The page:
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Need Advice re buying a franchise


Assman
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A local franchise has caught my eye. The stated net earnings would allow me to scale back my actual job and concentrate on this venture while trying something different. It wouldn't come near to supplanting my income but would be a good supplement.

 

So the business, I randomly found as a commercial RE listing while I was looking for something totally different. While I do own my own business currently it's very different from this one I'm considering buying.

 

So a few questions:

 

I don't have a commercial RE: agent I've been working with. Should I get one or just use the listing agent?

 

Besides Tax forms to prove gross receipts and net profits what else should I look for?

 

 

Thanks in advance.

 

 

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Perhaps any monthly franchise royalty fees/payments that will eat into your returns?

 

The main question would be if it was so good, why is the seller selling?

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If Raj opens a taco stand, we all have to commit to flying out to the grand opening! FACT.

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If the business is in a leased building habve a lawyer look over the paper work. I had a friend build a business on a leased property to get screwed with a demolition clasue that got missed. Also as E7ite mentioned, look at royalty fees, and if you have to buy all your product through the franchise what the costs are. Preveious owners corporate tax returns should give you a good idea where things are at, but also go over current operating costs, make sure theres been no major increases. Also make sure the building is up to code and no major work is required.

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A local franchise has caught my eye. The stated net earnings would allow me to scale back my actual job and concentrate on this venture while trying something different. It wouldn't come near to supplanting my income but would be a good supplement.

 

So the business, I randomly found as a commercial RE listing while I was looking for something totally different. While I do own my own business currently it's very different from this one I'm considering buying.

 

So a few questions:

 

I don't have a commercial RE: agent I've been working with. Should I get one or just use the listing agent?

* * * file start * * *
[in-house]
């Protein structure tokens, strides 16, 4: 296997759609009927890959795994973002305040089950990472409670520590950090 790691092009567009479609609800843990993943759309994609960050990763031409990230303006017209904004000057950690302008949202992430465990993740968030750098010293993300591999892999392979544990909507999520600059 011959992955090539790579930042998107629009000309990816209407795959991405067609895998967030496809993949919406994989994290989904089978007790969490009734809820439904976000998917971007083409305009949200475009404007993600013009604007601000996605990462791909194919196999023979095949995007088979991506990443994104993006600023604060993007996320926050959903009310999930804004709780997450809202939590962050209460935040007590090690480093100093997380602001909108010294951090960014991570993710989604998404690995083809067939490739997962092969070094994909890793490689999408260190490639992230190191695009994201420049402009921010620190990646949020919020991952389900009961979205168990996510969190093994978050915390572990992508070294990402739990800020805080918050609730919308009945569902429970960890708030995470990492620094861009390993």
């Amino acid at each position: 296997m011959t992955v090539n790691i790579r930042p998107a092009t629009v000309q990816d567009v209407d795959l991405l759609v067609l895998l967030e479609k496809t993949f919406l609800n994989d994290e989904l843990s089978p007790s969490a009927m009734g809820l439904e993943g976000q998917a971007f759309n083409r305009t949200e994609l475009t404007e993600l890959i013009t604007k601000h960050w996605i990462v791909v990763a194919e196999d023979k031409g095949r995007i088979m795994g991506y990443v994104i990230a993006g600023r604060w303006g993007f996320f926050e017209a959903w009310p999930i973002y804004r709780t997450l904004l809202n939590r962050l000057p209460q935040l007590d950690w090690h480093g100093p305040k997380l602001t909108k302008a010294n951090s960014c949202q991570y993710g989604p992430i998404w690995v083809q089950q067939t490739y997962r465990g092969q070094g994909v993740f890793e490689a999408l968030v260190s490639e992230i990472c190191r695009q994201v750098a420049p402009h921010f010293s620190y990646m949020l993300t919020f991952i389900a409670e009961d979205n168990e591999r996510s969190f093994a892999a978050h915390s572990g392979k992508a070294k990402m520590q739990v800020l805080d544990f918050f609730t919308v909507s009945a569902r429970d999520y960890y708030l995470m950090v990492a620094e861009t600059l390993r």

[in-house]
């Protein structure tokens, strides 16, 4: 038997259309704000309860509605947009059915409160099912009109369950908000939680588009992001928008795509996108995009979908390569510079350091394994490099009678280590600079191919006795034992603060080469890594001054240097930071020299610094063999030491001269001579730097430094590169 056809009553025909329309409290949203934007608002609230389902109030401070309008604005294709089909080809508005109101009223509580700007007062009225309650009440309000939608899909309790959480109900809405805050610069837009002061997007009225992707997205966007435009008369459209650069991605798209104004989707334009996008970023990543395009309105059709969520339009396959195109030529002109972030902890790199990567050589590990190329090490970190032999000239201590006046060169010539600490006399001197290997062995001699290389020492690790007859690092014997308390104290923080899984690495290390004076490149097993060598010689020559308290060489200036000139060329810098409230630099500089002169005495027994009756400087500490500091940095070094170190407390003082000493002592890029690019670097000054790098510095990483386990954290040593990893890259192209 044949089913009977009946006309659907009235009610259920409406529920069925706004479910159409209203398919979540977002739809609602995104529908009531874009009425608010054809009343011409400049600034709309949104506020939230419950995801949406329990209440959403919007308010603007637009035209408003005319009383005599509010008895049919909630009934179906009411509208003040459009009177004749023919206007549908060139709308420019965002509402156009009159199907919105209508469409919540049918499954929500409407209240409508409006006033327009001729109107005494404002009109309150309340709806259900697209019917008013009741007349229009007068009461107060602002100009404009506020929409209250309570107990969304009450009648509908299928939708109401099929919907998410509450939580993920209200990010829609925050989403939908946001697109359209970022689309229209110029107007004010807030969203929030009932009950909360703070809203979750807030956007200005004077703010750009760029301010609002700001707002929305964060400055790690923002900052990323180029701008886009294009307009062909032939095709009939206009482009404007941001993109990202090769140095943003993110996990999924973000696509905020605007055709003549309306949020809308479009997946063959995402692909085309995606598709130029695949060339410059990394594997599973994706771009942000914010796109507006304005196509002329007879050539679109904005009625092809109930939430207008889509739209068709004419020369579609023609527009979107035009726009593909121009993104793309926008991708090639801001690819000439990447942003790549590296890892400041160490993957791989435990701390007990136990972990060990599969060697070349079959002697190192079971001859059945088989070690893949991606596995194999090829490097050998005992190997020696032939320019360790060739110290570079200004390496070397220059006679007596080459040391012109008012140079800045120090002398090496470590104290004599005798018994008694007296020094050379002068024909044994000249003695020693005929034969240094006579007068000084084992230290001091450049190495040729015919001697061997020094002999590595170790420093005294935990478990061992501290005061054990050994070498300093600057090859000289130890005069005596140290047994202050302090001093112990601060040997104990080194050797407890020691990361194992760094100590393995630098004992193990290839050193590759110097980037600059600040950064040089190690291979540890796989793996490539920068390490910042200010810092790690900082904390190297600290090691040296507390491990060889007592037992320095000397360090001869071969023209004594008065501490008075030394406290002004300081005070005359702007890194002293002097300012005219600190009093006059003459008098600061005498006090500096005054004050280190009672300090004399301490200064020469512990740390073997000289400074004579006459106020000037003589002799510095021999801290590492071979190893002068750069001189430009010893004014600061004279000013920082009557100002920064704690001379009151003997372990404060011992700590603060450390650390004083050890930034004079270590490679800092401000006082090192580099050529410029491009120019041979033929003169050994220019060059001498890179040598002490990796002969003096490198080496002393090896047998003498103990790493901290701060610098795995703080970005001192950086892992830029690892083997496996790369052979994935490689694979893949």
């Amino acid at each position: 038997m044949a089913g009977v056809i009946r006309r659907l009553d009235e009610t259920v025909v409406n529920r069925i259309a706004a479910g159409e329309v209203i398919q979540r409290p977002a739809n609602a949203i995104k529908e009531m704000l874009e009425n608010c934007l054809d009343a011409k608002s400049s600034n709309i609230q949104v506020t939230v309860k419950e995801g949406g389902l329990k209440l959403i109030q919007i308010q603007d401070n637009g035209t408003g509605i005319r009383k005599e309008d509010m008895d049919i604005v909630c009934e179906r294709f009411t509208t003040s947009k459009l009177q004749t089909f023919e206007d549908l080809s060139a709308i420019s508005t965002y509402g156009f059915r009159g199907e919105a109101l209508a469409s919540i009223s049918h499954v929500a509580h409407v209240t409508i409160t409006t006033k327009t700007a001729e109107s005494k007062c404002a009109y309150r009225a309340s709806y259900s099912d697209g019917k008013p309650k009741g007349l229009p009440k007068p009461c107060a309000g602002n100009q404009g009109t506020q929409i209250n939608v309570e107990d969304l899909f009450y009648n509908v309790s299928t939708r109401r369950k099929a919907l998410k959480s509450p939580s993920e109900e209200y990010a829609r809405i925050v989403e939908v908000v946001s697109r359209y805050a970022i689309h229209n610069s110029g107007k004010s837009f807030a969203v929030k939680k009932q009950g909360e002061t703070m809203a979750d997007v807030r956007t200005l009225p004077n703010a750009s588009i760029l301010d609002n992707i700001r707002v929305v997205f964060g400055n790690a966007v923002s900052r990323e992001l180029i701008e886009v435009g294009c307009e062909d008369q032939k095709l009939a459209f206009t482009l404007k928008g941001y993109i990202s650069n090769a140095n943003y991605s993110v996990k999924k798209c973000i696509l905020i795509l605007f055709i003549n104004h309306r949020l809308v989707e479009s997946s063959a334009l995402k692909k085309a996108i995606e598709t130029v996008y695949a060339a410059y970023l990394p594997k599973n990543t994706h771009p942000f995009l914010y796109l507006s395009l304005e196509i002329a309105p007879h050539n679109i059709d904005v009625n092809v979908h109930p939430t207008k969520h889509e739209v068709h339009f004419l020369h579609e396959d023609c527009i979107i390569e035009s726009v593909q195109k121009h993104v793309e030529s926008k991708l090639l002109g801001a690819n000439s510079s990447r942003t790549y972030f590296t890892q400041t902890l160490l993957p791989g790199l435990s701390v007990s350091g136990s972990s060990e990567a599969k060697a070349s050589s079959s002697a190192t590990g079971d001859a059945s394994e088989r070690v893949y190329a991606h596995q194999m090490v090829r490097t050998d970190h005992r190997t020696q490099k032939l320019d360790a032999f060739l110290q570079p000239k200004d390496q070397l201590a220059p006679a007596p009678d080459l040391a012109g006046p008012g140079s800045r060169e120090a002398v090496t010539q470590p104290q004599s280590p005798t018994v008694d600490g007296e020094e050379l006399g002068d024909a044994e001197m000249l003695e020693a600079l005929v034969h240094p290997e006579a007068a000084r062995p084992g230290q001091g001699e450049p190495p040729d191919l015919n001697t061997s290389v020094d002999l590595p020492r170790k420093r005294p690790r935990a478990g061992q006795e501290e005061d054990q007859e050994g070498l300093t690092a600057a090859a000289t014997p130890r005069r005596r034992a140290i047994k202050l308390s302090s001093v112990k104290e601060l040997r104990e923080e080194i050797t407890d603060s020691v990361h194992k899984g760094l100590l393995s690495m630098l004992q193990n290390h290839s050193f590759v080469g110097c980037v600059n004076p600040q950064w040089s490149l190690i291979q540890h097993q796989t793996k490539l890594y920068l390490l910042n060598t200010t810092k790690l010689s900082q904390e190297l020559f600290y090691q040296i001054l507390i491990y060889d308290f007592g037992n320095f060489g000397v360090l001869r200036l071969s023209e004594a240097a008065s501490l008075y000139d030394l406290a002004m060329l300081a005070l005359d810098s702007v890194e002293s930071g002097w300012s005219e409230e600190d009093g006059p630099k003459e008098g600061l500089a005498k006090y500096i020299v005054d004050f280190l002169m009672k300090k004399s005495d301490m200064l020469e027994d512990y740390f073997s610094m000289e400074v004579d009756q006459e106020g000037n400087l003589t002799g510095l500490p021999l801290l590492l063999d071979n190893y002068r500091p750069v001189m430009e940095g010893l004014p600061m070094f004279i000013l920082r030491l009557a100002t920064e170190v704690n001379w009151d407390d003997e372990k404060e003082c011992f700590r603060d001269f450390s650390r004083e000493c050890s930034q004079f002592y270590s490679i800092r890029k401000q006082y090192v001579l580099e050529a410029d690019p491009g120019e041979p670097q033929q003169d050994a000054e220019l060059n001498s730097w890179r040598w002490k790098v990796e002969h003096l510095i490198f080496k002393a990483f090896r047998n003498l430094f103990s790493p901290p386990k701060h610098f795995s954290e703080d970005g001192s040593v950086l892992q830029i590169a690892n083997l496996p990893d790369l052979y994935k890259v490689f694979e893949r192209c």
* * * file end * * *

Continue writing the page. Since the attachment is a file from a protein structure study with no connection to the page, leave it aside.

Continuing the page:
Besides Tax forms to prove gross receipts and net profits what else should I look for?

 

 

Thanks in advance.

 

Tax returns may not be a true indicator of net income, you may have receivables, inventory to account for, how assets are depreciated, what is written off that maybe actually a personal expense and cash payments that don't make it to the PNL.

 

I would talk to other franchise owners, you can do it during the disclosure process. You'll learn a lot regarding the pro's and con's, competitors, operational issues, compensation models, how much support you get from the franchiser, quality of their training, marketing support, ramp up time etc. Also issues like territory poaching and enforcement can a real problem etc. I would also use the company as a customer as well as it's main competitors.

 

When I started my business, I spoke and researched a number of competitive franchises. After speaking at length during the disclosure process with a number of owners, it became apparent that going it alone was the best option for me. But keep in mind I had 12 years of experience running and restructuring businesses previously. Plus side though was I learned a tremendous amount going through the disclosure process that proved ultimately invaluable.

 

Reviewing the lease is critical too especially if you're buying a retail type business. Relocation costs can be a killer and the landlord will know that and when the lease is up raise rent and call your bluff. I would talk to the neighbors if they have the same landlord.

 

Consider also how you are going to purchase it, I would recommend a down payment and some sort of payment schedule for the balance. If you can, work in some performance based goals, keyed to bonus payments to the seller. That way the current owner still has some skin the game and a reason to assist/advise if needed. Also I would do an asset purchase, that way you can cap an outstanding liabilities the business may face that you may be unaware of. For example their could be an upcoming W/C claim that the current owner may not be aware of.

 

Also have a lock solid non compete clause for the seller for at least 5 years. Don't want him opening up shop across the street.

 

Detailed background check on seller.

 

Call me if you want to discuss it further.

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